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Music and the Brain
February 15, 2010 11:43 AM   Subscribe

Music and the Brain The Library of Congress' Music and the Brain podcasts offer lectures and conversations about new research at the intersection of cognitive neuroscience and music. Sufi rituals, Wednesday is Indigo Blue (synaesthesia), Your Brain on Jazz, The Music of Language and the Language of Music, and more.
posted by carter (13 comments total) 45 users marked this as a favorite

 
Wednesday is teal, dammit.
posted by Zalzidrax at 11:49 AM on February 15, 2010


If you like this sort of thing (as I do!), you may also like this book. I recommend it.
posted by archivist at 11:59 AM on February 15, 2010 [1 favorite]


Thank you for the link, archivist! It works well with this post.
posted by carter at 12:01 PM on February 15, 2010


Wednesday is orange, and anyone who says otherwise is just messed up. Thursday is indigo.
posted by jokeefe at 12:11 PM on February 15, 2010


....like the number 8. Though not the exact same shade.
posted by jokeefe at 12:12 PM on February 15, 2010


And you haven't heard this episode of Radiolab on language and music, you really should.

Cool post. Thanks. Looking forward to listening.
posted by Lutoslawski at 12:32 PM on February 15, 2010 [2 favorites]


They're Music and the Brain, Music and the Brain, one is a genius, the other's insane... DAMN YOU WARNER BROTHERS! (>.<)/

Once I finally got that song out of my head, this was quite interesting, thank you.
posted by xedrik at 1:30 PM on February 15, 2010 [2 favorites]


Love this stuff and it is so exciting to know that we are only at the beginning of this subject.
posted by psycho-alchemy at 1:44 PM on February 15, 2010


"Modulation," by Richard Powers.
posted by emhutchinson at 6:02 PM on February 15, 2010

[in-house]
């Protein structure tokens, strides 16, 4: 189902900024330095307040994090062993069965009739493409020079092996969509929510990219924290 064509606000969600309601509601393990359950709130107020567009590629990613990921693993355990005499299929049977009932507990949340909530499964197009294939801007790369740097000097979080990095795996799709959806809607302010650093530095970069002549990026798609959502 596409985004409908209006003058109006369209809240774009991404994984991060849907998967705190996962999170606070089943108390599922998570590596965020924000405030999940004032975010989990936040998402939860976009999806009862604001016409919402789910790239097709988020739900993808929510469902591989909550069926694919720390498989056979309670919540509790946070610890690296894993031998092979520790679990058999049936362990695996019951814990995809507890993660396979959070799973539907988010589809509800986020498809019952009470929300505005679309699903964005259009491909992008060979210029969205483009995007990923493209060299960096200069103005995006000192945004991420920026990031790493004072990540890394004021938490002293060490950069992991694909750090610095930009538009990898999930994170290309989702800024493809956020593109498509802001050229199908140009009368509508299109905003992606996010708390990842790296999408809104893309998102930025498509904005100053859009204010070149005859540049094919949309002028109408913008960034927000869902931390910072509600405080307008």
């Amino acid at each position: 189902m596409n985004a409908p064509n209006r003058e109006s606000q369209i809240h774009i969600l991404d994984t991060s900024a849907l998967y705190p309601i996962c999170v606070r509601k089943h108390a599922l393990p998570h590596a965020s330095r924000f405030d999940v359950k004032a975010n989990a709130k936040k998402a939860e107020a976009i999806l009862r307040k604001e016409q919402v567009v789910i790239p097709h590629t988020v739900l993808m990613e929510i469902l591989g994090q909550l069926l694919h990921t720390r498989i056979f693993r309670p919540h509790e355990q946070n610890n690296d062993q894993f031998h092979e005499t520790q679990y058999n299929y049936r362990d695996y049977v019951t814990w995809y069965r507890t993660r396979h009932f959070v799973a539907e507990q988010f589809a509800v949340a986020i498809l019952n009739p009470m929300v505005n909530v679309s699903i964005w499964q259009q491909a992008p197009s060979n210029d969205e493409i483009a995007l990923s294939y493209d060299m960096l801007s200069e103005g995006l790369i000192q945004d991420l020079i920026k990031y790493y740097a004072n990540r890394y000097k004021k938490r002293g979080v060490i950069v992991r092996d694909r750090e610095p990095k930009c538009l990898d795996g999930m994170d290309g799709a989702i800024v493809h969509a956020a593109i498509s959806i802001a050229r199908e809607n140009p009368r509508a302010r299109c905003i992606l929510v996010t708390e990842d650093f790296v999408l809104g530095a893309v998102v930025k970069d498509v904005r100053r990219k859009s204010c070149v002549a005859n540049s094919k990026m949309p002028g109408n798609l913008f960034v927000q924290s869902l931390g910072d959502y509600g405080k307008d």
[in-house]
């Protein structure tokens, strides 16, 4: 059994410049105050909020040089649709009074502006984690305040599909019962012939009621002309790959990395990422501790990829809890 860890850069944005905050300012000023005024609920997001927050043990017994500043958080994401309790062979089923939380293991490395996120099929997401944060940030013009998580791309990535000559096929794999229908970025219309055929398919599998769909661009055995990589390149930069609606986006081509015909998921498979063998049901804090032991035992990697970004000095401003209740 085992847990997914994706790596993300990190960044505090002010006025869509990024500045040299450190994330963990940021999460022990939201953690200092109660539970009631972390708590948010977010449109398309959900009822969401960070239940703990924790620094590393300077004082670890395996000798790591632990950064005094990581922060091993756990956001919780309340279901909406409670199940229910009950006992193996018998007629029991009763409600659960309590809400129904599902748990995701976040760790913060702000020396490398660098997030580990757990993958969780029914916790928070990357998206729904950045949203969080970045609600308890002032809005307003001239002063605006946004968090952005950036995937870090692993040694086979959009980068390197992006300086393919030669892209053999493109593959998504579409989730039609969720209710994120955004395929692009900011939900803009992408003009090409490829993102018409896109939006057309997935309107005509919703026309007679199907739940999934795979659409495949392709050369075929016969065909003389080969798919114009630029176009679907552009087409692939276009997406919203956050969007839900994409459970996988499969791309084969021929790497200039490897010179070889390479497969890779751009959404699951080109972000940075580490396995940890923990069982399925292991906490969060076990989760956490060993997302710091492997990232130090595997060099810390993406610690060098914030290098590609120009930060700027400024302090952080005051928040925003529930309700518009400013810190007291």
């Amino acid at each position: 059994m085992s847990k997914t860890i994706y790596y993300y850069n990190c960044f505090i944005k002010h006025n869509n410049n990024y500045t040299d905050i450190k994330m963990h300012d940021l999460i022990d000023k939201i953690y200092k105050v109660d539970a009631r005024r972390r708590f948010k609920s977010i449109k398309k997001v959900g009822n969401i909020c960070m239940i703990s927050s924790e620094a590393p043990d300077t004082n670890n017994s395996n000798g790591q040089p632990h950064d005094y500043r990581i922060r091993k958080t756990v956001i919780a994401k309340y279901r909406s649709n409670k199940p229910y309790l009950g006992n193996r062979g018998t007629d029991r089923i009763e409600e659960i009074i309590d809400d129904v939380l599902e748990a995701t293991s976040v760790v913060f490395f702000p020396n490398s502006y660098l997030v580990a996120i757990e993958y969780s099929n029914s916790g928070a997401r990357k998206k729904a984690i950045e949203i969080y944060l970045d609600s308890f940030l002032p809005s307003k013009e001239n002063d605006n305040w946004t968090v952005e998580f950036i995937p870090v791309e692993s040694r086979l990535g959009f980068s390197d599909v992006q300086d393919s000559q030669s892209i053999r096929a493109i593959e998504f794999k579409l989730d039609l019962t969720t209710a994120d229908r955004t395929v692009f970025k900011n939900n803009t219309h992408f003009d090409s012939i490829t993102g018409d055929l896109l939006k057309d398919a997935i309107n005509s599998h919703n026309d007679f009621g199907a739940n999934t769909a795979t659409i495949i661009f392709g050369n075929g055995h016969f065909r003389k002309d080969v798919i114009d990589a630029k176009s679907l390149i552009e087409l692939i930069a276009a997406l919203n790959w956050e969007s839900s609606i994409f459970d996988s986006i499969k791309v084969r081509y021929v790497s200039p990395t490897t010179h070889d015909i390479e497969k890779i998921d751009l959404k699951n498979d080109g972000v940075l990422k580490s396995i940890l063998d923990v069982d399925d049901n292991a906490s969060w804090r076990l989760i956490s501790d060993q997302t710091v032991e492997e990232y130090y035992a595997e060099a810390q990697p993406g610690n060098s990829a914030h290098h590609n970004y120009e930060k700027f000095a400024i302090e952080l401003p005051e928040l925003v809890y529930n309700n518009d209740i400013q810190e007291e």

According to Dr. Peter Grossenbacher of Naropa University in Boulder, synaesthesia (as a psychological phenomenon, not a literary device) was once a very popular subject in the field, and was abandoned for approximately a century - for a variety of unexciting reasons - and is once again becoming a popular topic. And in these interesting days, in the realm where academia meets the NYT non-fiction bestseller list, there have certainly been a lot of (well, several) recent books about synesthesia.

(I got this info about its past popularity from a documentary on the subject done by my high school daughter.)

I think it's bizarre that psychological phenomena come in and out of style. Like cupcakes. Why cupcakes, now, for fuck's sake?

(The king of literary synaesthesia, in my experience, has to be Bruno Schulz. He takes the cake. I love the guy.)
posted by kozad at 8:53 PM on February 15, 2010


Hey thanks for the link Lutoslawski!
posted by carter at 9:48 PM on February 15, 2010


Dr. Charles Limb on howto improvise: "turn up your medial prefrontal cortex: your autobiographical, introspective self---while turning down your flanking lateral prefrontal cortex circuits where your censoring, self-monitoring occurs."
posted by dongolier at 12:49 AM on February 16, 2010 [1 favorite]


Aniruddh D. Patel: young people who have begun musical training show "experience dependent plasticity" changes on their fMRI's of their brains.

seemingly musical ability is not an inherited trait, but there is a substantial benefit to starting early.
posted by dongolier at 2:06 AM on February 16, 2010


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